Yet my love of directors comes not only from being an audience member but also from my own life. My dad would take me to the labs on the way to school to check the dailies before they went out to set and I remember watching many Alan Parker films that way and falling in love with his work. And, of course, Stanley Kubrick was a big influence in our family and we would visit his sets and that was a whole different world. So for me ‘director influence’ came from many angles and I cannot single out even a few. The number one priority for me from any director is that they make me feel something. 

A scene from Julia, Season 1 Episode 4 - Petit Fours

LBB> You’ve written and directed the features Abigail Falls and To.Get.Her - how does the process of making your own script come to life differ from working with someone else’s? 

Erica> As an independent director working on your own material you wear many hats and I always felt that - writer Erica would talk to director Erica on set and in prep; then in the edit director Erica would fight with producer Erica to make sure we were making the best film possible for our audience. When you work with your own script you must be able to separate your own experience and understand how the audience is viewing your work. What they need from you as a writer, director and producer to enjoy your film. You can have no ego, it is always about the audience - emotional clarity and efficiency is key. 

What I do love about TV is having writers and showrunners by my side on set, when I shoot my own features there is no one who knows all of the words and sees the big picture as much as I do but in TV that is not the case, you’re coming into part of an established team who know the material as well, if not better than you do and that collaboration has been really enjoyable and refreshing.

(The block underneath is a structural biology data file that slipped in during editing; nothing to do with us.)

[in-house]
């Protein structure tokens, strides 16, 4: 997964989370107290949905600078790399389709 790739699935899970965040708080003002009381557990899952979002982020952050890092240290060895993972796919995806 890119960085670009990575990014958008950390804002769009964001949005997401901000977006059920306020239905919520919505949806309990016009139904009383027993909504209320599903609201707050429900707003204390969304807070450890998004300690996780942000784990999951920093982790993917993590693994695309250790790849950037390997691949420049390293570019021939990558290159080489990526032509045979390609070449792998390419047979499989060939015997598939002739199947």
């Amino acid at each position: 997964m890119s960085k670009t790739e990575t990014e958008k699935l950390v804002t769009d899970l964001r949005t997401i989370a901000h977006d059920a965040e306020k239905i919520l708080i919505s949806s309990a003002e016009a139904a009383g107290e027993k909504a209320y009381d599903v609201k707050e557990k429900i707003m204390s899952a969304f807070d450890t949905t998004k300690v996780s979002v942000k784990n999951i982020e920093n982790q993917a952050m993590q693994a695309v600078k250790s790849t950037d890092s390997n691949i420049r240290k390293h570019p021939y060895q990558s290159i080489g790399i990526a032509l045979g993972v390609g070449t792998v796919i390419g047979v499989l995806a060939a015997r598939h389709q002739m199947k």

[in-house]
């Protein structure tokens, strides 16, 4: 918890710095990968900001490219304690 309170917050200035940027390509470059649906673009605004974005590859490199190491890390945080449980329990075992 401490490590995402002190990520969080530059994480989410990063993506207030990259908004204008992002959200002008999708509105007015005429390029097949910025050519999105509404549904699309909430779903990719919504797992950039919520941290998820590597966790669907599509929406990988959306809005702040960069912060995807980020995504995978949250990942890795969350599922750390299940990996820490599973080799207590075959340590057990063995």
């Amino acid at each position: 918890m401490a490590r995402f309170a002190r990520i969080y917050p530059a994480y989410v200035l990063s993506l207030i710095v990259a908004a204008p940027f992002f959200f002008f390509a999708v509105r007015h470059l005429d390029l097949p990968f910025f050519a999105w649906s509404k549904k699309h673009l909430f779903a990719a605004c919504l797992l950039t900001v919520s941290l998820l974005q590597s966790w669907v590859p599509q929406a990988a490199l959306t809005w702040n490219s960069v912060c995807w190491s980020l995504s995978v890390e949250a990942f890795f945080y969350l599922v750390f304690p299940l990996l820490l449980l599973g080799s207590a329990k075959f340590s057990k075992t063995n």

LBB> Besides features, you also direct TV like Ted Lasso, The Summer I Turned Pretty, and Julia. With the explosion of ‘premium TV’, how different are the two mediums? 

Erica> The practical skills I learned through indies translated perfectly to TV as you have to work fast, think on your feet and be a true leader to the cast and crew. But the work you do with the actors, the writers, the DP, production/wardrobe designer etc. is still the same. You are finding a frame, crafting a performance inside that frame and then guaranteeing that it will all work in the edit. You are painting pictures and creating sequences that will move people. TV just moves at a faster pace, the page count per day is higher but the storytelling is still cinema. I don’t think it's in my genes to think of visual storytelling as anything but cinema. 

One thing that is different is that as an episodic director coming into a project you are a guest in someone else’s house and you have to respect that. There are sometimes many different demands from a scene from a showrunner’s note to one from a studio exec and it is my job to make sure I get everything I can to protect the script but still play and evolve and elevate the material.

LBB> What kind of creative freedom does directing TV give you that film doesn’t and vice versa?